The exhibition “Gudvelkomnir, gódu vinir!” (“Heartily welcome, dear friends!”) opened in the National Museum of Iceland earlier this month.
The exhibition features decorated drinking horns, which bear witness to the artistic talent of Icelandic carvers through the centuries, a press release states.
The museum also displays carved chests and shafts, a further testimony to the rich carving tradition in Iceland.
The carving style is characterized by stylized and abstract patterns, although Bible scenes were also an inspiration, and inscriptions from the Bible and monograms were common too (the exhibition’s title is from an inscription on one of the horns).
In paganism, drinking to the honor of Ódinn and other gods was practiced. The tradition remained after the conversion to Christianity in 1000 AD, only then God, Jesus and other holy persons were honored. Churches often possessed drinking horns.
The oldest preserved horns are from the Middle Ages. The tradition was still strong well into the 17th century and survived until the 19th century.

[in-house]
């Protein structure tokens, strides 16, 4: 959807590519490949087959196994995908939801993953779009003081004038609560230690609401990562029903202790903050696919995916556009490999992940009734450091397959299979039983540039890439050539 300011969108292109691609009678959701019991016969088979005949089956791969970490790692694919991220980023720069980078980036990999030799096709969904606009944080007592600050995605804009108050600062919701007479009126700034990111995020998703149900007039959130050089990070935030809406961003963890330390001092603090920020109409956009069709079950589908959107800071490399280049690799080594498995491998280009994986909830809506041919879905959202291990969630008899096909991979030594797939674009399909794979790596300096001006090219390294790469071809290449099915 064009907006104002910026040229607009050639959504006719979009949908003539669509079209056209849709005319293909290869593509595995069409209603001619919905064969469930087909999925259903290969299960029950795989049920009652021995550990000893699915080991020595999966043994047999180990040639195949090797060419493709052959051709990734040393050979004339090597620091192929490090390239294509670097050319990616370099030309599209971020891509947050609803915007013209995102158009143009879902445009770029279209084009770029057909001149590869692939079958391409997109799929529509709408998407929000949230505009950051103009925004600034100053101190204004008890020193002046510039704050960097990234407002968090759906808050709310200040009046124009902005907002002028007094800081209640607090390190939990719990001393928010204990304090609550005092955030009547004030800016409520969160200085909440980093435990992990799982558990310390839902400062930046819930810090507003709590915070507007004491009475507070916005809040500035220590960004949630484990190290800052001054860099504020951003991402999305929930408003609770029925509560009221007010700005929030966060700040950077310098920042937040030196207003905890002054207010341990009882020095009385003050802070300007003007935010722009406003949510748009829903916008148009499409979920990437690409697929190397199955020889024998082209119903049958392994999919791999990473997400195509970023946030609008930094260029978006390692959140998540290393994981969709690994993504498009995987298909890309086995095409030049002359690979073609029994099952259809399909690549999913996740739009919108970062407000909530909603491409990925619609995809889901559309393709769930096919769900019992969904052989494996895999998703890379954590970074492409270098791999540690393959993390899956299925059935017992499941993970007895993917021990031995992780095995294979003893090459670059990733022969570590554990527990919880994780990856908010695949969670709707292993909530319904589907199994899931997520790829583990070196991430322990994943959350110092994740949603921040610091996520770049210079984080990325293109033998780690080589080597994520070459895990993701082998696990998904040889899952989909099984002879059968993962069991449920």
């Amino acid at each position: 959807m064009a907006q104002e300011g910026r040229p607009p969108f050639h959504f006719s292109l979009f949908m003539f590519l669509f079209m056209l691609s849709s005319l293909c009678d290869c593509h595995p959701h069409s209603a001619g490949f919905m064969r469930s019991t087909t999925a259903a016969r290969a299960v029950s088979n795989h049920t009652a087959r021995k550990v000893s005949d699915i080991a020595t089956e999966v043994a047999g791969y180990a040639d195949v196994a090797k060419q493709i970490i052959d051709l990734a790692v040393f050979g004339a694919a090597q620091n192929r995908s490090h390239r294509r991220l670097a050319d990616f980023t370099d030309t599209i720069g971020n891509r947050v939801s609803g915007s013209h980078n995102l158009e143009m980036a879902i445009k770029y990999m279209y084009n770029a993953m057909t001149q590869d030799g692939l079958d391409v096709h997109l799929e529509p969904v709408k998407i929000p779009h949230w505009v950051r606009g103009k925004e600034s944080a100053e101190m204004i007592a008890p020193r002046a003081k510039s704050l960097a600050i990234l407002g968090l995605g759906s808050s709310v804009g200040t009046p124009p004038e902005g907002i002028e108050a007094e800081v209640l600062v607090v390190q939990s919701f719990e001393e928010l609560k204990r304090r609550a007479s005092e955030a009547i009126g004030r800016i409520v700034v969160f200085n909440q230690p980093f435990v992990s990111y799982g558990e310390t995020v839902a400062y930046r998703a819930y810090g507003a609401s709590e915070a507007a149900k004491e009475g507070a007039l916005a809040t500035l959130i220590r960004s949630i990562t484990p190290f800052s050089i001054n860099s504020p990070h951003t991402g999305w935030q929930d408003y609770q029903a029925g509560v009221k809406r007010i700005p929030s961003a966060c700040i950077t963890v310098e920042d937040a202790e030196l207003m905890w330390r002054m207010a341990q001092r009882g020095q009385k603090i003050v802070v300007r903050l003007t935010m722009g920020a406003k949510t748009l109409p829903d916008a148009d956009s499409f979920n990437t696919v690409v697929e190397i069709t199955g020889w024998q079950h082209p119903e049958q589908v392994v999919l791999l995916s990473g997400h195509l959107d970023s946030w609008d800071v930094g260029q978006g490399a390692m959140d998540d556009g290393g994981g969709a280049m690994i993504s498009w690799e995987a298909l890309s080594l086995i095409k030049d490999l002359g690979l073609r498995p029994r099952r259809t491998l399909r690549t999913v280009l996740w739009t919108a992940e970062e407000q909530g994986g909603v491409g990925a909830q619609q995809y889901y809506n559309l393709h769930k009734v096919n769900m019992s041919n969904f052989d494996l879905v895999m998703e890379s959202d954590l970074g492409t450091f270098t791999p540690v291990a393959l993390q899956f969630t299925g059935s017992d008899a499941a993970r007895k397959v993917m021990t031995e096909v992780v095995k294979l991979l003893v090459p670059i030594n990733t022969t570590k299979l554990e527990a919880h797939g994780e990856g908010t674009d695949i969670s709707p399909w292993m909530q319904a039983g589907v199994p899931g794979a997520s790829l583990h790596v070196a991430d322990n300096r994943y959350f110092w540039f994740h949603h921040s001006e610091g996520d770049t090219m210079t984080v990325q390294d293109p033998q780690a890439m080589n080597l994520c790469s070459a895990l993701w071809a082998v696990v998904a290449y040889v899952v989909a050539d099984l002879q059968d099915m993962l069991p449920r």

At first, mead was usually drunk from the broader end of the horns but gradually they became ideal for storing brennivín, burnt wine, and then the broader end of the horn was closed. A hole drilled into the narrow end, which was fixed with a cork to keep the liquid in.
After firearms were introduced in Iceland, the brennivín horns were sometimes used for storing gunpowder.
Carved horns were popular among tourists who visited Iceland in the 18th and 19th centuries. Many Icelandic horns are now stored in European museums.